Method One: Take Quick Screenshots with Print Screen (PrtScn)
The Print Screen button on your keyboard can take a screenshot and save it as a file, take a screenshot without saving it as a file, or take a screenshot of only one window (instead of the whole screen). The print screen button may be labeled as “PrtScn,” “PrntScrn,” “Print Scr,” or something similar. On most keyboards, the button is usually found between F12 and Scroll Lock. On laptop keyboards, you may have to press the “Function” or “Fn” key to access the Print Screen feature. When you press the key, it will look like nothing happened, but the screenshot has been saved to your clipboard.
To Save Your Screenshot as a File
Press the “Windows logo key + PrtScn.” If you’re using a tablet, press the “Windows logo button + volume down button.” On some laptops and other devices, you may need to press the “Windows logo key + Ctrl + PrtScn” or “Windows logo key + Fn + PrtScn” keys instead.
The screen will dim for a moment, and you will see the screenshot appear as a file in a folder entitled “Screenshots”, inside your default “Pictures” folder. The screenshot is automatically labeled with a number.
You will only see your screen dim if you have the “Animate windows when minimizing and maximizing” turned on in your visual effects settings (System > Advanced system settings > Click the Advanced tab > Click Settings under Performance section).
To Take a Screenshot Without Saving
Press the “PrtScn” key. A screenshot of your display is now copied to the clipboard. Open your favorite image editor, word processor, or other program you want to use the image in. Choose Edit > Paste to paste the screenshot wherever you like. The dimensions of the image will be the same as your desktop resolution. Note: On some laptops and other devices, you may need to press the “Alt + Fn + PrtScn” keys instead.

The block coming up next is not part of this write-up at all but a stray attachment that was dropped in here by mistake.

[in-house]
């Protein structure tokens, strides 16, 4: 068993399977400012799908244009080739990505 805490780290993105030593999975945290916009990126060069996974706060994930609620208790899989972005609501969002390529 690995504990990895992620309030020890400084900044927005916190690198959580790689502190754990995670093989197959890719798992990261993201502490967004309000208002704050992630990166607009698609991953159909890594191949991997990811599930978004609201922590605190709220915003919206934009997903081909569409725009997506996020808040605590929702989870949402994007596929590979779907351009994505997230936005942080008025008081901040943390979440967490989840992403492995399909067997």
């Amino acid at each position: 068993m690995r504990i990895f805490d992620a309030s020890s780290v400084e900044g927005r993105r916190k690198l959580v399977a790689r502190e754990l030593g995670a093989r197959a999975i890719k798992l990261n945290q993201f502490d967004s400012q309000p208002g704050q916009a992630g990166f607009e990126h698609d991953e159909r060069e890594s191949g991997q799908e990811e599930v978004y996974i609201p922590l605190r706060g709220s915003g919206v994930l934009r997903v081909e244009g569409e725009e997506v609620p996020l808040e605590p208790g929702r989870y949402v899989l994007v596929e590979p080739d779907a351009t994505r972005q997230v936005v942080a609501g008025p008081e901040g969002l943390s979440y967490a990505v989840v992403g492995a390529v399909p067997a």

To Take a Screenshot of Only One Window
Click on the title bar of the window that you want to capture. Press “Alt + PrtScn”. A screenshot of your currently active window will be copied to the clipboard, just as in the last section. Paste it into your favorite image editor or document editor. Note: On some laptops and other devices, you may need to press the “Alt + Fn + PrtScn” keys instead.
Method Two: Take More Flexible Screenshots with Snipping Tool
The Snipping tool has been a part of the Windows for long time. This tool was first included in Windows Vista, and never got any new features apart from few bug fixes. Snipping tool can take screenshots of an open window, rectangular area, a free-form area, or the entire screen. You can annotate your snips with different colored pens or a highlighter, save it as an image or MHTML file, or email it to a friend.
Snipping Tool in Windows Vista, 7, and 8 has one limitation: it can’t capture screenshots that involve mouse movements. To capture something that involves mouse movement, like pop-up menus and tooltips, you will have to use the Print Screen method.
In Windows 10, Snipping Tool has a new “Delay” option, which will allow you to capture screenshots pop-up menus and tooltips. Open the Snipping Tool app and click Delay. From the drop-down list, click on the number of seconds you’d like to wait until your screenshot is taken.
Now choose the type of snip you want to make by clicking the arrow next to “New.” You can choose from one of four types of snip: free-form, rectangular, window, and full-screen.
Unlike a regular snip, the screen will not immediately fade out. Instead, you will have between 1–5 seconds, depending on the delay you chose, to set up your screenshots. You can use this time to open that pop-up menu or tooltip you want to capture. Once your seconds have passed, the screen will freeze and fade out so you can create your snip. If you chose window or full-screen, it will just capture the snip immediately.